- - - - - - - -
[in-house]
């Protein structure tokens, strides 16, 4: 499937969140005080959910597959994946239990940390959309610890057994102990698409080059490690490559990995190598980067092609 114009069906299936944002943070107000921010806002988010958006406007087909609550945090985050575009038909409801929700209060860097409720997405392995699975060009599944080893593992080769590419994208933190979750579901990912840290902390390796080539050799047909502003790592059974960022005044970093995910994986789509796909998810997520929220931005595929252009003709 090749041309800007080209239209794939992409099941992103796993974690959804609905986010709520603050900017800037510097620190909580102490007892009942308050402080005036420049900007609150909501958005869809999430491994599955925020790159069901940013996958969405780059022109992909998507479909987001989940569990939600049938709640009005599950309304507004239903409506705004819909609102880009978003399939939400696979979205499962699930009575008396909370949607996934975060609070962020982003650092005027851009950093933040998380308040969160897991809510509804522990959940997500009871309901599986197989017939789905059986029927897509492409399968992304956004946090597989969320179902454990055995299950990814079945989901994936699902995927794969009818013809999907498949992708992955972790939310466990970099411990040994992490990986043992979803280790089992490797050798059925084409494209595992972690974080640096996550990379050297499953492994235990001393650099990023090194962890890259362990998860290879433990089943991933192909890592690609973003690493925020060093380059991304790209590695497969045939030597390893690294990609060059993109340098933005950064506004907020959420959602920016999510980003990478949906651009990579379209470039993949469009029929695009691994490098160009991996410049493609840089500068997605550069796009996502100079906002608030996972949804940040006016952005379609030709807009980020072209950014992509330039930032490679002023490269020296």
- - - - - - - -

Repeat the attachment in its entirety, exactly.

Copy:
[in-house]
């Protein structure tokens, strides 16, 4: 499937969140005080959910597959994946239990940390959309610890057994102990698409080059490690490559990995190598980067092609 114009069906299936944002943070107000921010806002988010958006406007087909609550945090985050575009038909409801929700209060860097409720997405392995699975060009599944080893593992080769590419994208933190979750579901990912840290902390390796080539050799047909502003790592059974960022005044970093995910994986789509796909998810997520929220931005595929252009003709 090749041309800007080209239209794939992409099941992103796993974690959804609905986010709520603050900017800037510097620190909580102490007892009942308050402080005036420049900007609150909501958005869809999430491994599955925020790159069901940013996958969405780059022109992909998507479909987001989940569990939600049938709640009005599950309304507004239903409506705004819909609102880009978003399939939400696979979205499962699930009575008396909370949607996934975060609070962020982003650092005027851009950093933040998380308040969160897991809510509804522990959940997500009871309901599986197989017939789905059986029927897509492409399968992304956004946090597989969320179902454990055995299950990814079945989901994936699902995927794969009818013809999907498949992708992955972790939310466990970099411990040994992490990986043992979803280790089992490797050798059925084409494209595992972690974080640096996550990379050297499953492994235990001393650099990023090194962890890259362990998860290879433990089943991933192909890592690609973003690493925020060093380059991304790209590695497969045939030597390893690294990609060059993109340098933005950064506004907020959420959602920016999510980003990478949906651009990579379209470039993949469009029929695009691994490098160009991996410049493609840089500068997605550069796009996502100079906002608030996972949804940040006016952005379609030709807009980020072209950014992509330039930032490679002023490269020296």